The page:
A Brief History of Coffee Beans
A coffee bean is actually a seed of the Coffea albosa plant and its basic source for coffee. It's the green pip within the black or red fruit usually called a cherry. Like other fruits, the coffee cherry is also a stone fruit. In some parts of the world, coffee beans are used to make chocolates and a number of other products.
Coffee has always been a favorite beverage all across the globe. As history has shown, coffee beans were discovered by the Arab traders while sailing around in ancient Arabian sea. From that discovery, Arab traders brought the seeds back to Europe and America, where people soon began to roast the seeds. From there, flavors and recipes for coffee started to evolve. Some were flavored with local spices, while others included foreign spices in unique combinations. The roasting process also gave birth to many of the coffee drinks we enjoy today.
Throughout the years, coffee beans were prized for their dark color and great taste. They were used as currency, trading commodities, and more. However, over the years, as coffee beans were roasted longer, their bitter flavor was altered. Thus, during the 19th century, American businessmen began growing coffee beans in the hopes that the better-tasting Arabica bean could be traded back to Europe. The bitterness of the Arabica bean left America's taste buds unable to tolerate its taste.
Over time, Arabica coffee beans were crossed with African coffee beans and even with sugarcanes to create the hybrid variety we now know as arabica. This new hybrid had better-tasting flavor than its ancestor and it retained its natural flavor even when it was subjected to further modification. During the early twentieth century, coffee breeders worked to find ways to produce coffee with a stronger and fuller taste. One way they succeeded was by cross-pollinating Arabica with a European grape, and creating what we call gourmet coffee.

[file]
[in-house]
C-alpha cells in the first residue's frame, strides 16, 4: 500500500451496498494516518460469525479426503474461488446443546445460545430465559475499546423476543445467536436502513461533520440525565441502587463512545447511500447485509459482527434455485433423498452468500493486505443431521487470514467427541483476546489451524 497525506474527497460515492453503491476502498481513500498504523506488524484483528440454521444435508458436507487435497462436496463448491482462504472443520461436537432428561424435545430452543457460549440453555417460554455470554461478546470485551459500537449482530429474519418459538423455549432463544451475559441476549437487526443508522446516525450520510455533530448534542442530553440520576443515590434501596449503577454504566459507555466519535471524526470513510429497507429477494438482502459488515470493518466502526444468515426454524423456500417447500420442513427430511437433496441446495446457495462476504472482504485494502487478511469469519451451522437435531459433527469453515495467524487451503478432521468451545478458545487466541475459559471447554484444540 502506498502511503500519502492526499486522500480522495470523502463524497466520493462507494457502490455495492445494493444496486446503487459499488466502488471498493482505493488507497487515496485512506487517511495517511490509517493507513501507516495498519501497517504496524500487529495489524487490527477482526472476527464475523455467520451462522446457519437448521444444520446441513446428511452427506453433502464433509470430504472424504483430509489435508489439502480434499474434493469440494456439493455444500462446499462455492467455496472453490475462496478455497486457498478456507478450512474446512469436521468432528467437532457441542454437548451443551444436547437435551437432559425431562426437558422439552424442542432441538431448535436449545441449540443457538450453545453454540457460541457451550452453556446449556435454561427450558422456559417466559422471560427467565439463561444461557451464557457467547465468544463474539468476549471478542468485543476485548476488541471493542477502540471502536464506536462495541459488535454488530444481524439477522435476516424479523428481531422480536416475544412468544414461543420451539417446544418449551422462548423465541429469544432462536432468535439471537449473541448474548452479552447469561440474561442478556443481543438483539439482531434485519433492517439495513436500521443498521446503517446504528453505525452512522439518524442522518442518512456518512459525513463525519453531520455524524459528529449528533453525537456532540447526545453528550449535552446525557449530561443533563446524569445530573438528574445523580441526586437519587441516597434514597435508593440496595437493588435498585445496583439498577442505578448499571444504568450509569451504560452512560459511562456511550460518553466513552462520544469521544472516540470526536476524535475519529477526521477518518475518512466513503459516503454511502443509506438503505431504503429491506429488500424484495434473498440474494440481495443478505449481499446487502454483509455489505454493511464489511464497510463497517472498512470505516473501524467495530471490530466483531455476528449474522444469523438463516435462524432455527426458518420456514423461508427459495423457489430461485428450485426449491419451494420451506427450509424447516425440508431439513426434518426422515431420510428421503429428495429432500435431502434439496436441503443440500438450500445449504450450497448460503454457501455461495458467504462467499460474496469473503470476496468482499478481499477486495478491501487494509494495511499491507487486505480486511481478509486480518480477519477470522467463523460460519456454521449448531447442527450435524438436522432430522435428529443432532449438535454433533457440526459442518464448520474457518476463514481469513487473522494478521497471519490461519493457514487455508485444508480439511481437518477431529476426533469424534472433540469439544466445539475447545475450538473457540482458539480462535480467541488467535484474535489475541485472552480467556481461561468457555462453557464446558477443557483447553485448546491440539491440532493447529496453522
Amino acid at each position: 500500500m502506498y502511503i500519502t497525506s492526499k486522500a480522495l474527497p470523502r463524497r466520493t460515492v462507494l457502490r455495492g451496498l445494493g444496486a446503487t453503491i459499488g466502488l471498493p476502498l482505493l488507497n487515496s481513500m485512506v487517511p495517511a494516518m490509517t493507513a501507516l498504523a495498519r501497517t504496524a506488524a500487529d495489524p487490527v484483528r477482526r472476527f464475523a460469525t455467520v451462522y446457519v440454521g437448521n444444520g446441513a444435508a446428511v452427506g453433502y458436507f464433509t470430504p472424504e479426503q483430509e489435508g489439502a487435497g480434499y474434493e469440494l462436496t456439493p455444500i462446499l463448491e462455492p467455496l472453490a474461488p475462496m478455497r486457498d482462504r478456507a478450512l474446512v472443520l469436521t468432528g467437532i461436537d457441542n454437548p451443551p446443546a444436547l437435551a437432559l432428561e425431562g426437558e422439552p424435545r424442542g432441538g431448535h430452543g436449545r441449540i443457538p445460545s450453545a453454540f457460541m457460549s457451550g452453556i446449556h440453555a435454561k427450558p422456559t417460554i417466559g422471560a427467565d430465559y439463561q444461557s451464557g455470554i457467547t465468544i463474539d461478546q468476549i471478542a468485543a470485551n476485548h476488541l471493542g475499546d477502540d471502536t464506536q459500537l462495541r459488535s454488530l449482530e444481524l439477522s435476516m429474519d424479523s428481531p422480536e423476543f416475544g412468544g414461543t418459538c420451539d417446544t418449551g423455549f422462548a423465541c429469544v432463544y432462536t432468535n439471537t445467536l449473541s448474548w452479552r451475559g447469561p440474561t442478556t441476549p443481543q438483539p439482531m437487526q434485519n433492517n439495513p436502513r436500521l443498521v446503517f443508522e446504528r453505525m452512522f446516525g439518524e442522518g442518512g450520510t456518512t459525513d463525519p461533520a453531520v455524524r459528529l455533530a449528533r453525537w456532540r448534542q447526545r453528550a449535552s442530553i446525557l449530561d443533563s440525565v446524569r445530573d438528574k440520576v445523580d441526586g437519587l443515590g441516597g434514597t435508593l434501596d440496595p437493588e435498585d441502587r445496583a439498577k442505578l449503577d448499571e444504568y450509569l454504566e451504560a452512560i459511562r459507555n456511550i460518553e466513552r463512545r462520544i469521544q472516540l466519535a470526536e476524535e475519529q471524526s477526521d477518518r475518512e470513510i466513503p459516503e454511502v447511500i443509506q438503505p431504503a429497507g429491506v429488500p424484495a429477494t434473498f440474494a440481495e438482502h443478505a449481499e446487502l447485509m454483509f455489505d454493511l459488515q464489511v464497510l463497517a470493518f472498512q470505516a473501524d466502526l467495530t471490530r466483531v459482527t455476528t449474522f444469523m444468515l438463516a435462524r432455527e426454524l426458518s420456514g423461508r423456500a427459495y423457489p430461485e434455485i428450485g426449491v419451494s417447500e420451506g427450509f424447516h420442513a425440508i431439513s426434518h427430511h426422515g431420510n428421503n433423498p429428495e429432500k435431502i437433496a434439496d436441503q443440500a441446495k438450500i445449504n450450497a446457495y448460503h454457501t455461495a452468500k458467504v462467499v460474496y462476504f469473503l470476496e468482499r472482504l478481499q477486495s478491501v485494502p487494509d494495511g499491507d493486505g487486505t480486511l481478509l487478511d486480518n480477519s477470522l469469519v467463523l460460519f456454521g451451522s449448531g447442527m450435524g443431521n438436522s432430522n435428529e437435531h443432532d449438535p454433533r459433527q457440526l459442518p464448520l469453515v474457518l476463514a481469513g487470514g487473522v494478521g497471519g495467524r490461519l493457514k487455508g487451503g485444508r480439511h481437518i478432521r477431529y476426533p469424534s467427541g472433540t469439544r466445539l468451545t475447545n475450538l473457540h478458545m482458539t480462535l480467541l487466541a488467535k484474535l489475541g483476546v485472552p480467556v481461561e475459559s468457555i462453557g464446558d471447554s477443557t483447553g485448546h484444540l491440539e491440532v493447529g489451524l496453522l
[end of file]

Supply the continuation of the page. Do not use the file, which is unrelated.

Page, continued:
Another way coffee beans were modified during the early part of the century was through a chemical process called roasting. When coffee is exposed to heat for an extended period of time, its caffeine level rises dramatically. This is why American coffee contains twice as much caffeine as does the corresponding Brazilian cup of Folciana. In order to preserve the caffeine content, coffee beans were roasted at lower temperatures until they reached about 160 degrees Celsius (or sometimes even further).
Because of this prolonged roasting, coffee beans lost much of their natural flavor and aroma. Even the flavor of one roast will vary from another. This is not a natural result, but rather an unavoidable one: roasting coffee beans destroys their essential oils which are responsible for coffee's distinct taste. Therefore, coffee plants have to be cross-bred in order to preserve those important oils.
Cross-pollination of coffee crops allowed scientists to introduce what is known as "essential" enzymes into the plant. These enzymes serve to increase the production of certain vitamins and other polyphenols that are responsible for coffee's flavor and aroma. More recent scientific studies have shown that coffee beans contain a chemical compound called ferulic acid. Ferulic acid is found in several plants, but its presence in coffee plants means that it is one of the most important antioxidants in the plant.
Coffee beans can be kept for a number of years at relatively low temperatures. One example is the arnica bean, which is kept at around 14 degrees Fahrenheit. The lower temperatures encourage the development of "stouta beans," which have a fuller body and are less bitter than normal beans. At higher temperatures, " Liberica beans," or the "Cevicidae" bean variety, will produce a stronger coffee. Some varieties of coffee beans, such as the " Caribou coffee" bean, actually do not go through any roasting; therefore, they are often kept in small ceramic containers or aluminum bowls.